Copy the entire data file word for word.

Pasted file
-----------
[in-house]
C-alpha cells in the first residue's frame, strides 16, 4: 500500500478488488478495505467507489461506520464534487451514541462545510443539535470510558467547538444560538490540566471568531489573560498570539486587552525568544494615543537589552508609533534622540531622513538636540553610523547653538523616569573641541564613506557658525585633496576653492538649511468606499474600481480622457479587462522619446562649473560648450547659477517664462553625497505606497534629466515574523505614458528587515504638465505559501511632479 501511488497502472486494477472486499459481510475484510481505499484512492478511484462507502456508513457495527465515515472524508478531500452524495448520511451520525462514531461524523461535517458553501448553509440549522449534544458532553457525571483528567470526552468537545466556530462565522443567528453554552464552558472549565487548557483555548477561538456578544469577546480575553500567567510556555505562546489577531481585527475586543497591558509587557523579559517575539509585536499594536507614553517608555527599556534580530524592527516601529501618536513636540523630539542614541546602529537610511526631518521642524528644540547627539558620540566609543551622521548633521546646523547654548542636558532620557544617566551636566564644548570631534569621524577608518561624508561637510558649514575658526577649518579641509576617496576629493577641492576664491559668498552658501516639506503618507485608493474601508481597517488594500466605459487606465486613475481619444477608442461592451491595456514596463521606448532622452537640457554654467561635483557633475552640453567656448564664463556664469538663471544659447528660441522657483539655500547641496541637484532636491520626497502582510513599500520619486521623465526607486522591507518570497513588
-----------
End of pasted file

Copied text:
[in-house]
C-alpha cells in the first residue's frame, strides 16, 4: 500500500478488488478495505467507489461506520464534487451514541462545510443539535470510558467547538444560538490540566471568531489573560498570539486587552525568544494615543537589552508609533534622540531622513538636540553610523547653538523616569573641541564613506557658525585633496576653492538649511468606499474600481480622457479587462522619446562649473560648450547659477517664462553625497505606497534629466515574523505614458528587515504638465505559501511632479 501511488497502472486494477472486499459481510475484510481505499484512492478511484462507502456508513457495527465515515472524508478531500452524495448520511451520525462514531461524523461535517458553501448553509440549522449534544458532553457525571483528567470526552468537545466556530462565522443567528453554552464552558472549565487548557483555548477561538456578544469577546480575553500567567510556555505562546489577531481585527475586543497591558509587557523579559517575539509585536499594536507614553517608555527599556534580530524592527516601529501618536513636540523630539542614541546602529537610511526631518521642524528644540547627539558620540566609543551622521548633521546646523547654548542636558532620557544617566551636566564644548570631534569621524577608518561624508561637510558649514575658526577649518579641509576617496576629493577641492576664491559668498552658501516639506503618507485608493474601508481597517488594500466605459487606465486613475481619444477608442461592451491595456514596463521606448532622452537640457554654467561635483557633475552640453567656448564664463556664469538663471544659447528660441522657483539655500547641496541637484532636491520626497502582510513599500520619486521623465526607486522591507518570497513588